- Oral presentation
- Open Access
Why do HIV negative mothers refuse to participate in a clinical research involving HIV positive mothers in Cameroon?
© Tejiokem et al; licensee BioMed Central Ltd. 2009
Published: 22 July 2009
Adhesion of participants is critical for clinical study recruitment and success. The PEDIACAM-ANRS 12140 survey, including babies born both to HIV positive mothers and HIV negative mothers started in Cameroon at the end of 2007 and is currently ongoing. The objectives are to evaluate the feasibility of early antiretroviral multitherapy on HIV infected infants and the humoral response to vaccines of the expanded program of immunization (EPI). HIV negative mothers are more numerous than expected to refuse to participate to this survey. It should be important to investigate reasons for refusal in order to improve recruitment and better understand attitudes of general population towards clinical research on HIV/AIDS. We present here the preliminary results on reasons for refusal and socio-demographic characteristic associated with early lost-to-follow up in HIV-negative mothers
Inclusion of children in the Pediacam survey is proposed to all HIV-infected mothers in participating maternities before the 7th day of life. Each time a child born to HIV infected mother is included (index child), we propose, the survey to the following HIV-negative mothers who delivered in the same maternity with a child of same gender than index, until acceptation of one control mother.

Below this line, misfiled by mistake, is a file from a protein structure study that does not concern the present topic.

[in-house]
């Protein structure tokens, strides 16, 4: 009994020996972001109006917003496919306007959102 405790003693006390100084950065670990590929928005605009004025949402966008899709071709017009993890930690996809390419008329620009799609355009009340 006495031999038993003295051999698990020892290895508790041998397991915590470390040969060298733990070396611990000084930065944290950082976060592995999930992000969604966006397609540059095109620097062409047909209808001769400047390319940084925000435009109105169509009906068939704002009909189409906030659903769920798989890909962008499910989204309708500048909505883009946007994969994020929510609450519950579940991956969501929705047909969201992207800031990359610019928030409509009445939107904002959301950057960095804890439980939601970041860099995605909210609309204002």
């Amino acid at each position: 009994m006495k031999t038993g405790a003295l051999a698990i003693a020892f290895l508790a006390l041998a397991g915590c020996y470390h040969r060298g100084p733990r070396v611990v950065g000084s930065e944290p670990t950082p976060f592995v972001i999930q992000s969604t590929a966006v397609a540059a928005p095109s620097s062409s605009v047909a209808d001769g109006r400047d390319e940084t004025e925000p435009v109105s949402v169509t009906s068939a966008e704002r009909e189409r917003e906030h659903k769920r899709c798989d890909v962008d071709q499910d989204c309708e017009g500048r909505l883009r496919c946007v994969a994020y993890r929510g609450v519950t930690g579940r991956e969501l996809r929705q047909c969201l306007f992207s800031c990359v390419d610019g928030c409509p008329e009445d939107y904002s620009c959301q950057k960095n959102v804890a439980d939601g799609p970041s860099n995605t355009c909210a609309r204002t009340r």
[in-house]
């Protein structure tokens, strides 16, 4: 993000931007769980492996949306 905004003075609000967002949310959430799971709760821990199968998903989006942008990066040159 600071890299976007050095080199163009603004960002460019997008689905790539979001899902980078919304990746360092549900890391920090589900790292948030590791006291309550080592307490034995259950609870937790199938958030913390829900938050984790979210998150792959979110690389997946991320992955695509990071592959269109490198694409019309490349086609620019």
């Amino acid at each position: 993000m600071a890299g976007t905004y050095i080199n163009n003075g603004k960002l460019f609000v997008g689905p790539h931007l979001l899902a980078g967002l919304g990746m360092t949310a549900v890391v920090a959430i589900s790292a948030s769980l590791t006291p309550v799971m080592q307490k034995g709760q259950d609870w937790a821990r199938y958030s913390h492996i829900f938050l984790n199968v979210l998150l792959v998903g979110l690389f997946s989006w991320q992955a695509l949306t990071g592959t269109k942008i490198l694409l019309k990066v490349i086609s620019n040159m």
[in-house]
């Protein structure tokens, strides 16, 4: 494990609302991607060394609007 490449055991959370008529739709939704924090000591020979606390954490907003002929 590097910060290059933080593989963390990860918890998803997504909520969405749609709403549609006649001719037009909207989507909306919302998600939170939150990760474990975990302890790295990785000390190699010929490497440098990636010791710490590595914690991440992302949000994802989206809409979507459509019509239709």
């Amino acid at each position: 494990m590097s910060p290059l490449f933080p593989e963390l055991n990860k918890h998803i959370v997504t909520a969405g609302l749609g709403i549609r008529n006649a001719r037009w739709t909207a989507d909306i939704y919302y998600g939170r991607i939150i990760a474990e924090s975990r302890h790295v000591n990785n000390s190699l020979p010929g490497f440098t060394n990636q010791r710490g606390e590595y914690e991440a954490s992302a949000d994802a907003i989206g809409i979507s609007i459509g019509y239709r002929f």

During the first year of the study, 9723 deliveries occurred in the three study sites, with a maternal HIV prevalence estimated at 6.6% (636). The preliminary data showed that two kind of initial refusal were reported: 1) the mother did not explicitly refuse but told that she has to obtain opinion of her family (husband, mother in law) prior to accept and never came back; 2) the mother refused for various reasons: fear of stigmatization due to the participation in a study involving HIV infected persons or practitioners known to take care of HIV patients; refusal to act as a guinea pig; lack of time for follow-up. Among HIV negative mothers who accepted initially to participate, 36% (211/582) of HIV negative mothers had not returned more than two weeks after the visit planned at 6 weeks of age, in spite of telephone recall. Early lost-to-follow up was not significantly associated with age, marital status, number of child alive and sex of the child. However, it was lower among high- than low-educated HIV negative mothers (21% vs 33%, p = 0.003).
This study raises some of the obstacles to the participation of HIV negative mothers to clinical research, for the greater part due to their perception of HIV infection. Even after initial acceptance to participate, a high rate of parents did not return for first follow up. The anthropological study associated to PEDIACAM which will start in March 2009 may contribute to better understand representations of parents towards clinical care and research in HIV infection.
This article is published under license to BioMed Central Ltd.